In light of the discontinuation of the Dreamcast, ChuChu Rocket--one of the first games available for the Game Boy Advance--is the first result of Sega's decision to focus on developing and publishing software for other platforms. It's a fairly unassuming puzzle game and, as such, perhaps not what you'd expect from Sega's first venture onto a Nintendo console. Nevertheless, even though it's basically a direct port of the original game for the Dreamcast, ChuChu Rocket is actually very well suited for the Game Boy Advance--it's the closest thing to Tetris that's currently available in the US. It'll take you a little while to get used to the controls, but once you do, you'll find that ChuChu Rocket offers a lot of value and a lot of fun for moments or hours at a time, for one to four players.
Essentially, in ChuChu Rocket, your goal is to help guide packs of mice to escape a level as quickly as possible before patrolling cats can gobble them up. It's a simple premise, and the game has simple but appealing graphics to match. You view the action from above, which is an ideal perspective for planning how to best approach each stage. Mice move in predictably linear patterns and won't head for stage exits on their own. To assist them, your job is to place tiles that make the mice change direction. These tiles can also be used to foil the cats, which are slower than mice but follow the same patterns.
This basic set of rules is used for two distinctly different modes of play in ChuChu Rocket: the single-player puzzle mode, as well as the action-packed battle mode, which can be played by up to four human players and with four linked Game Boy Advance units--but just one game cartridge. The puzzle mode is challenging and features more than 2,000 different puzzles of varying difficulty, many of which were designed by fans of ChuChu Rocket for the Dreamcast. Each puzzle gives you a limited allocation of directional tiles that you'll have to drop precisely to let the mice escape. You can easily reset a puzzle so that the tougher ones invariably boil down to a process of trial and error. Still, they're fun to figure out, and if you get stuck on one, you can usually just skip over to another. There's no shortage of puzzles in the game--there's a stage challenge mode that offers some variations on the basic rules, and there's even an option to build your own with a simple set of building blocks. You can then exchange these puzzles with your friends.
The puzzle mode can be enjoyable, but ChuChu Rocket is best known for its extremely fast-paced battle mode: Mice pour from stage entrances, and you can drop as many directional tiles onscreen as you like, all with the intent to get as many mice into your goal as you can within a limited space of time. Meanwhile, three opponents (either human or computer-controlled) are trying to do the same. The game also supports a two-on-two battle mode. Either way, part of the strategy lies in foiling your opponents, as cats will scour the playing fields and will take away from your opponents' scores if you can lure the cats into their goal areas. Random power-ups will mix up the action, and all together, this mode can be a blast to play, though its pacing can be overwhelming at first.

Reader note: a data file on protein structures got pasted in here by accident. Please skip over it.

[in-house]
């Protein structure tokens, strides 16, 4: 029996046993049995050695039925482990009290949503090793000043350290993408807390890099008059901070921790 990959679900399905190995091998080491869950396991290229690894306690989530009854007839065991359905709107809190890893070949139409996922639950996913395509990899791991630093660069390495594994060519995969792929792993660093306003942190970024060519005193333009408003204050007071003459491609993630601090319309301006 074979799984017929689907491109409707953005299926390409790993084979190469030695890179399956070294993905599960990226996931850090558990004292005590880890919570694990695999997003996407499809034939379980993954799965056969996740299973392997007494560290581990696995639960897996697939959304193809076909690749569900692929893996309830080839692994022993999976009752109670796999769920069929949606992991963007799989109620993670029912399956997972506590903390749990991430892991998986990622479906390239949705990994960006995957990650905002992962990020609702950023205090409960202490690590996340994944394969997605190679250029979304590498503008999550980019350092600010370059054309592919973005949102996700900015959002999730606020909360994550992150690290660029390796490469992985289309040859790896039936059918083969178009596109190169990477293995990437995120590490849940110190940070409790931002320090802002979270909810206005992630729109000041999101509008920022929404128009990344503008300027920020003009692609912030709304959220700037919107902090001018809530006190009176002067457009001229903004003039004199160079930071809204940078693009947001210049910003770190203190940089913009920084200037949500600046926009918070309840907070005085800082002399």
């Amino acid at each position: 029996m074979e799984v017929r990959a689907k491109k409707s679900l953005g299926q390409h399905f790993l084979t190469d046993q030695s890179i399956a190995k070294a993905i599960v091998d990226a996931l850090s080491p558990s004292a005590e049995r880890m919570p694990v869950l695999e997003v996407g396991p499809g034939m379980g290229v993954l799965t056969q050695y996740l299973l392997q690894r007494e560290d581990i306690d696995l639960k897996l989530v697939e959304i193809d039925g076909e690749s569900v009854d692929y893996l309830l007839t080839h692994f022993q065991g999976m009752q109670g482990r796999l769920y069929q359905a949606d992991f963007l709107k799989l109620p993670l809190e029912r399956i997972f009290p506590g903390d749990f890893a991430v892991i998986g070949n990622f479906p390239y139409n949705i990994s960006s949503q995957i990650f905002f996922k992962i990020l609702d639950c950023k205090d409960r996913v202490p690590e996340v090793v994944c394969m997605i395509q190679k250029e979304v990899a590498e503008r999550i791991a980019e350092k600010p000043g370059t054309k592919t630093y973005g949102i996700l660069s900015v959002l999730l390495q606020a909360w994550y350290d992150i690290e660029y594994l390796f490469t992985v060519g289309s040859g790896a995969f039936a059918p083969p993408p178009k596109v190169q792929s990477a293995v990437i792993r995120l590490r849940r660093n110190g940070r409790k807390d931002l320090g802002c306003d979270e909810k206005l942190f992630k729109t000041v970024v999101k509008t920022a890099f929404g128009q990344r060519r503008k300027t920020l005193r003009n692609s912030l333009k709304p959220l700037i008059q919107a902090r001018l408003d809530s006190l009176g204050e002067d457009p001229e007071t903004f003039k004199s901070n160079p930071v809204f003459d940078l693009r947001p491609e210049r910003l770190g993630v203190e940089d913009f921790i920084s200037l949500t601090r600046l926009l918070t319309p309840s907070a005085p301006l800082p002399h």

Furthermore, the Game Boy Advance's digital pad isn't perfectly suited for controlling the onscreen pointer--you can't move your pointer with the same precision you could using the Dreamcast's analog stick. There are three button control schemes available to choose from for use with dropping tiles--the Game Boy Advance has fewer buttons than the Dreamcast, so the designers thought up several solutions to the problem of translating the controls of the game. Only one of these control schemes, which uses both the portable unit's face buttons and also its shoulder buttons to drop corresponding directional tiles, is suitable for the battle mode, but it's still slightly awkward and requires practice.
ChuChu Rocket has a lot to offer. It even lets you redraw and animate your very own replacements for the mice and cats in the game. It has simple graphics that, while not technically impressive, still look appropriate. Likewise, the game's upbeat soundtrack is catchy, though it gets repetitive in short order. Of course, the addictive gameplay is what really sets ChuChu Rocket apart. The game is essentially identical to the Dreamcast version, so it's perfect if you want a copy of it on the go. ChuChu Rocket is the first puzzle game and also the first party game for the Game Boy Advance, and it's successful in both respects.